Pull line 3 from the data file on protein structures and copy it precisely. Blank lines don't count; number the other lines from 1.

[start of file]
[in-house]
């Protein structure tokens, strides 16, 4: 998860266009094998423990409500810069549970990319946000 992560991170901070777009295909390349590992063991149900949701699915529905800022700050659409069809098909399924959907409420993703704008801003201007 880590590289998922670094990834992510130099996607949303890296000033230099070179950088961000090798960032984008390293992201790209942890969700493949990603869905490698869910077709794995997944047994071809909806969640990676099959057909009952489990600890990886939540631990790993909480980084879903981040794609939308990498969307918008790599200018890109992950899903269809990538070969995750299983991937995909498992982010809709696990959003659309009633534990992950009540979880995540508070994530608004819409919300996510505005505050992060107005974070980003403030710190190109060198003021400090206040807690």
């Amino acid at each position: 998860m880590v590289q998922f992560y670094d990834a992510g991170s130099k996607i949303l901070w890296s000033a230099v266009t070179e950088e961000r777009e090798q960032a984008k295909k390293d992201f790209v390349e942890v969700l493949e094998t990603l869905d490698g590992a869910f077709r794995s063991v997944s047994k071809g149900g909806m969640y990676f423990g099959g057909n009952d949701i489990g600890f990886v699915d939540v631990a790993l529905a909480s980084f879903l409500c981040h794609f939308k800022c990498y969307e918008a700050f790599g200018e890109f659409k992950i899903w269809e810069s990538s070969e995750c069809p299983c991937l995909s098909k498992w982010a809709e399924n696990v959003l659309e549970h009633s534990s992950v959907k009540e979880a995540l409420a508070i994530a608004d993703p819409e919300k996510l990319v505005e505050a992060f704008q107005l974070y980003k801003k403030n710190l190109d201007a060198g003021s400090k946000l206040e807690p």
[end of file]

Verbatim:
């Amino acid at each position: 998860m880590v590289q998922f992560y670094d990834a992510g991170s130099k996607i949303l901070w890296s000033a230099v266009t070179e950088e961000r777009e090798q960032a984008k295909k390293d992201f790209v390349e942890v969700l493949e094998t990603l869905d490698g590992a869910f077709r794995s063991v997944s047994k071809g149900g909806m969640y990676f423990g099959g057909n009952d949701i489990g600890f990886v699915d939540v631990a790993l529905a909480s980084f879903l409500c981040h794609f939308k800022c990498y969307e918008a700050f790599g200018e890109f659409k992950i899903w269809e810069s990538s070969e995750c069809p299983c991937l995909s098909k498992w982010a809709e399924n696990v959003l659309e549970h009633s534990s992950v959907k009540e979880a995540l409420a508070i994530a608004d993703p819409e919300k996510l990319v505005e505050a992060f704008q107005l974070y980003k801003k403030n710190l190109d201007a060198g003021s400090k946000l206040e807690p």